Inspiring Young Readers

posted on 15 Oct 2015

Lauren Child

This highly distinctive illustrator freely admits that she is surprised at the success of her children's books. Although studied at art school and was taught by masters such as Quentin Blake, she struggled to find the right niche for a long time and spent a long time experimenting with jobs including a period designing lampshades. None of this was wasted because her resulting deeply layered illustrations are packed with examples of patterns and cultural references to art, film and the wider world.










She is probably best known for her Charlie and Lola series of books written from a child's perspective of ordinary everyday events. These have gained further popularity through a popular TV series and subsequent commercial products. She has written lots of other successful picture books and now has a huge international reputation. More recently she has been working on a series aimed at older children: the Ruby Redford series which is about a girl detective. She explains that the illustrations with clear references to the graphically flamboyant book covers of American pulp fiction are just as important as the written text. As the series progresses the balance is in fact shifting in favour of the illustrations which means that these are big chunky books!


When asked the inevitable question at the recent Cheltenham Festival event: 'Which of your books do you like best?' she immediately answered ‘Hubert Horatio Bartle Bobton-Trent’. This one of my favourites with its richly patterned interior scenes and overall green colour tones. The recognisable moon like naive style faces of her characters manage to convey a range of expressions. As with many of her other picture books, it is easy to see the artistic influences of Magritte in her excellent use of collage effects.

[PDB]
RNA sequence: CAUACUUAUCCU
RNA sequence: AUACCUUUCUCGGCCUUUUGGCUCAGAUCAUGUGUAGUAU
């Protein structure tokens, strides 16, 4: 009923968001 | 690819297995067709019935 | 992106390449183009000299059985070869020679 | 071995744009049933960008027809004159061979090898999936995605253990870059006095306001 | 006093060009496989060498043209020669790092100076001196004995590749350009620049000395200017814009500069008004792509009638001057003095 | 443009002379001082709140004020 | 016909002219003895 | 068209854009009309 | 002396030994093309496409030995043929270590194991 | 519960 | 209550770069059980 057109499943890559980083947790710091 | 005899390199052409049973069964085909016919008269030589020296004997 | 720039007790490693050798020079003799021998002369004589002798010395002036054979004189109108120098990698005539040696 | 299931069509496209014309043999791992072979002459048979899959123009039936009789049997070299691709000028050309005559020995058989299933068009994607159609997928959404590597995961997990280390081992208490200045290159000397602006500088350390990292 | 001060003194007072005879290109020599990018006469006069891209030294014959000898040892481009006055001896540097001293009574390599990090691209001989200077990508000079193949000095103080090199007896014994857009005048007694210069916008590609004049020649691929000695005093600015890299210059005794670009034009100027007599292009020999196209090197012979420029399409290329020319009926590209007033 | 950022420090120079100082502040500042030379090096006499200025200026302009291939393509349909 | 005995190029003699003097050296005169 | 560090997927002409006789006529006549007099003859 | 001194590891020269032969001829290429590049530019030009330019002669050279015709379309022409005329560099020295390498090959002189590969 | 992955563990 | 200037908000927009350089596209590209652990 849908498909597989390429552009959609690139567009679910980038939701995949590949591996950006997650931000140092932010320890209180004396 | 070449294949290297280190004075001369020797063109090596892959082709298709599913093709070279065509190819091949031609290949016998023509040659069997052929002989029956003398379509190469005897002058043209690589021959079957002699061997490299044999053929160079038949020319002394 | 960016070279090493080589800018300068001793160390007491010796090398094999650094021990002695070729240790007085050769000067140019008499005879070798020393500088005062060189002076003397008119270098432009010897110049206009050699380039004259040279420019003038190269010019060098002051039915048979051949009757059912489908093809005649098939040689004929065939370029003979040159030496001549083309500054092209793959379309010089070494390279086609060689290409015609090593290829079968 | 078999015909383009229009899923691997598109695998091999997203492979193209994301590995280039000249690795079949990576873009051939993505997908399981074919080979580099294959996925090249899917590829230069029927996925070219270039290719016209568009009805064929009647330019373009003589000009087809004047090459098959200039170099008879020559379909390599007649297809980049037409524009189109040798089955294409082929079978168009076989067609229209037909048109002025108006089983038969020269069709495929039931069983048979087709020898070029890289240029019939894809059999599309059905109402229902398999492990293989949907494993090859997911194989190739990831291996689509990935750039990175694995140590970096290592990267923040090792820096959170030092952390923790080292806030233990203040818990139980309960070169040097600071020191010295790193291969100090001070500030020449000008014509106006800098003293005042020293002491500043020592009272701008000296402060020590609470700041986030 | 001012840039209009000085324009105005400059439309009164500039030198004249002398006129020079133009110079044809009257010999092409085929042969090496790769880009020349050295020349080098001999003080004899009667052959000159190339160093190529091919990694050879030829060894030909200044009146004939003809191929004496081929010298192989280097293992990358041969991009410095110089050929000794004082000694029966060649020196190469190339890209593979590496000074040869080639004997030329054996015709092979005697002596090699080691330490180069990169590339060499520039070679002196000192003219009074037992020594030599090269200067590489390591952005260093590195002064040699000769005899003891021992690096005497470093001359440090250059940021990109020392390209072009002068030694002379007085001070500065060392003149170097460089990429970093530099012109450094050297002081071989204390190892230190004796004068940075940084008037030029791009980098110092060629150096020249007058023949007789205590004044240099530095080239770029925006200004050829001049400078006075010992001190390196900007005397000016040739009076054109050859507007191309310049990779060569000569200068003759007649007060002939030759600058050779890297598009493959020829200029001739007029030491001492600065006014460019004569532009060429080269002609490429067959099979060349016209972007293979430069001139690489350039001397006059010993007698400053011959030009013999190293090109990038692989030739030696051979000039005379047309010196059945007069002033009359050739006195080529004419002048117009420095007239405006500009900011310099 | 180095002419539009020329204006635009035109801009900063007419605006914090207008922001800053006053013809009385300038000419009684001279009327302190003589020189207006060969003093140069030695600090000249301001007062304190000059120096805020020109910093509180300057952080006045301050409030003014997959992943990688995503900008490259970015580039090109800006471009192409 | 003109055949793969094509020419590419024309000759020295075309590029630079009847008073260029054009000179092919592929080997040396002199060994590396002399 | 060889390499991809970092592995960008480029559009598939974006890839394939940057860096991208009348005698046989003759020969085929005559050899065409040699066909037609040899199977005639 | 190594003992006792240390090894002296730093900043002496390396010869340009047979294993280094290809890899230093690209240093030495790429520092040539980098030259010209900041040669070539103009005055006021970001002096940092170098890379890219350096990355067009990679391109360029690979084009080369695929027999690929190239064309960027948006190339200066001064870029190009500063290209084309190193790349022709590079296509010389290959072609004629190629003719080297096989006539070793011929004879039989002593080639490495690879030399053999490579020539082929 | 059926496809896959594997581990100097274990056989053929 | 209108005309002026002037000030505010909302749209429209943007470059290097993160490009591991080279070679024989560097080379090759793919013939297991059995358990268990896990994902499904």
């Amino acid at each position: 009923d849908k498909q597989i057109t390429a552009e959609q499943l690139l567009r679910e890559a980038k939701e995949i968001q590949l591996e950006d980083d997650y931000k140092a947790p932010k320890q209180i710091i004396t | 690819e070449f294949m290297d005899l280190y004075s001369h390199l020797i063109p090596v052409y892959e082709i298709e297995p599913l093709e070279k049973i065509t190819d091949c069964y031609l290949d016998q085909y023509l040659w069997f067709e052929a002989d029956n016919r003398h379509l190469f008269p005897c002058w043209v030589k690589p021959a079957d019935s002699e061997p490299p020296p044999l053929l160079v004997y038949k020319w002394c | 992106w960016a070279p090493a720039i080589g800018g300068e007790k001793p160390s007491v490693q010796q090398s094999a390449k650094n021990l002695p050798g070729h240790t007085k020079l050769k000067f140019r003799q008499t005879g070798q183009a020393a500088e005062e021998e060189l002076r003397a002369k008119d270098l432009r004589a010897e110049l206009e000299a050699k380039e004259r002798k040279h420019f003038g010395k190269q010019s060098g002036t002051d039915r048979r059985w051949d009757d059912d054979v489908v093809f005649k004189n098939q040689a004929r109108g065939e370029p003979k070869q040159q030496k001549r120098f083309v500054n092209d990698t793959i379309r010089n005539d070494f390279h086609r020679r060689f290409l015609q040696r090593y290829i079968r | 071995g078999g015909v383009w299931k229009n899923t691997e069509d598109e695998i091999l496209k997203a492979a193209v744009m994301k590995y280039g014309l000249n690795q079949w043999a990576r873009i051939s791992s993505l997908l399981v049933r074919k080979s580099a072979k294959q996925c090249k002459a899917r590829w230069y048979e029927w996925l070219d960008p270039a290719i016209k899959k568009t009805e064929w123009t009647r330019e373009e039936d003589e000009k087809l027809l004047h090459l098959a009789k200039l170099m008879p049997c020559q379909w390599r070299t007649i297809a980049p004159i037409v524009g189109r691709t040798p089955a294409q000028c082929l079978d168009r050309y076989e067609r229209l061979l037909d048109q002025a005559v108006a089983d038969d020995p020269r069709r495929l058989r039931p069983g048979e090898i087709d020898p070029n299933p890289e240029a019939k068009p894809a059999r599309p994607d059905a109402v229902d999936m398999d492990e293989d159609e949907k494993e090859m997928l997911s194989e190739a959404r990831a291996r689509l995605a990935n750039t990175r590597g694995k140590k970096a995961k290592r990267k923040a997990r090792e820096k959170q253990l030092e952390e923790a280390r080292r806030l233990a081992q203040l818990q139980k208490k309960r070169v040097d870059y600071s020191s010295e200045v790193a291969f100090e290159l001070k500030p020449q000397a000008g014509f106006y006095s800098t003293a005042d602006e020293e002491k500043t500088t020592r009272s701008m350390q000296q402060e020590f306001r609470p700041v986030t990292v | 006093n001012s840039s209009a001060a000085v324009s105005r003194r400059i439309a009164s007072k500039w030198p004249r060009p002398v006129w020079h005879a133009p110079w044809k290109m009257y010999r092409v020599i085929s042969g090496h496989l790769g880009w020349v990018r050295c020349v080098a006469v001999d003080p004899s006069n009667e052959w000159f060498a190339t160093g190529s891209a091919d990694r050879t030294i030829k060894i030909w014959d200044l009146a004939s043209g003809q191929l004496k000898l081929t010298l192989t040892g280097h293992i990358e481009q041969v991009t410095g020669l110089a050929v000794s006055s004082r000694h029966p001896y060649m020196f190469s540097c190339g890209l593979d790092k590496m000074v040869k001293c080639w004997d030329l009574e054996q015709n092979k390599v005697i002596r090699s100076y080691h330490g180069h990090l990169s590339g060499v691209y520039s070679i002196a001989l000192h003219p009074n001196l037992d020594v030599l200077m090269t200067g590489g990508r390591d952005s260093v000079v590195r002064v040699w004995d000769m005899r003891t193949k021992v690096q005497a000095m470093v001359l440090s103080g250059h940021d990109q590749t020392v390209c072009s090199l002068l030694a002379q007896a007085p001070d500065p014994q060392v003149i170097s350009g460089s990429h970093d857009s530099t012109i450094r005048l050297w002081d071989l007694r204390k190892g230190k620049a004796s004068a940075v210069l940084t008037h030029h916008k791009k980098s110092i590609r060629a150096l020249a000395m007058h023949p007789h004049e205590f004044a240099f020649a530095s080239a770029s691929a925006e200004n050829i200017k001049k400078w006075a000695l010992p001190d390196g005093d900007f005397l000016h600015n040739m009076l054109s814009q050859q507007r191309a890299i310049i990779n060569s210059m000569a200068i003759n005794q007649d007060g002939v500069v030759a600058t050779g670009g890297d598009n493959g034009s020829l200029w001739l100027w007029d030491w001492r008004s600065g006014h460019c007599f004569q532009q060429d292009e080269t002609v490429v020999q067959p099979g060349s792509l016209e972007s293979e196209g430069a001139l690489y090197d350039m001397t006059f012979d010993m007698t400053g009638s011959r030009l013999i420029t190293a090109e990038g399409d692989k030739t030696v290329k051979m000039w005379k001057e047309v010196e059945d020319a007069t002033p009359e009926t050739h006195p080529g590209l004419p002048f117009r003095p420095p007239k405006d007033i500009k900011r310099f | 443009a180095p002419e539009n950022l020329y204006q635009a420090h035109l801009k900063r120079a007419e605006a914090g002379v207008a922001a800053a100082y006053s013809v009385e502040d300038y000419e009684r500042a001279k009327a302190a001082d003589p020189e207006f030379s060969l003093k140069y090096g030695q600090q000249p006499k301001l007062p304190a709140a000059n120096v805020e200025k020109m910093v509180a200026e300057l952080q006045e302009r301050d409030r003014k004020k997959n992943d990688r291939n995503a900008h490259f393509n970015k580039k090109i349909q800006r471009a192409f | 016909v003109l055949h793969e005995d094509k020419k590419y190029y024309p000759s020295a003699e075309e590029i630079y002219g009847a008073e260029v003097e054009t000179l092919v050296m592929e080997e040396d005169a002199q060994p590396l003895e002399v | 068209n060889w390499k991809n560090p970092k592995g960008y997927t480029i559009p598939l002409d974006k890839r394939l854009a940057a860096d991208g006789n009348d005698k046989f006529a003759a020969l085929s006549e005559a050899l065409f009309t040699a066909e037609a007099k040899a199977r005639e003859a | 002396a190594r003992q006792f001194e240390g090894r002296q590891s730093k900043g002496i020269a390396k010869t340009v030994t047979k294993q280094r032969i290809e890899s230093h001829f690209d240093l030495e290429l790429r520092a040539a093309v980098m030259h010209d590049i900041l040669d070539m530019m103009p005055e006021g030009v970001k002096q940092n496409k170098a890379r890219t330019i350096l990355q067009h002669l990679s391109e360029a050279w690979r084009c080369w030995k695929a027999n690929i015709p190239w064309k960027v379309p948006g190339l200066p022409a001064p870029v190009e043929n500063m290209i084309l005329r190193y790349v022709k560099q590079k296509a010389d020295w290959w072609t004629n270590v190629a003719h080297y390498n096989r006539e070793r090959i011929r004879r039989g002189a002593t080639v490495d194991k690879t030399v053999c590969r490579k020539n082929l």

One of her distinctive trademarks, which has now been much imitated, is the way that she uses text as integral to the illustration. She always experiments with different fonts, sizes and thickness of line. Neither does she limit herself to positioning text in predictable places. This is what makes her an exciting and challenging read because she sometimes requires you to move the book upside down or at an angle to follow the text. This is not merely tricksy but means that the reader has to be actively inside the book. Some adult readers find her style over complicated and busy but this may be because it is unconventional and a style of reading that needs to be experienced from a young age.


If you are unfamiliar with this highly talented and thankfully prolific author illustrator, I strongly encourage you to spend enjoyable time browsing. 



Karen Argent

16th October 2015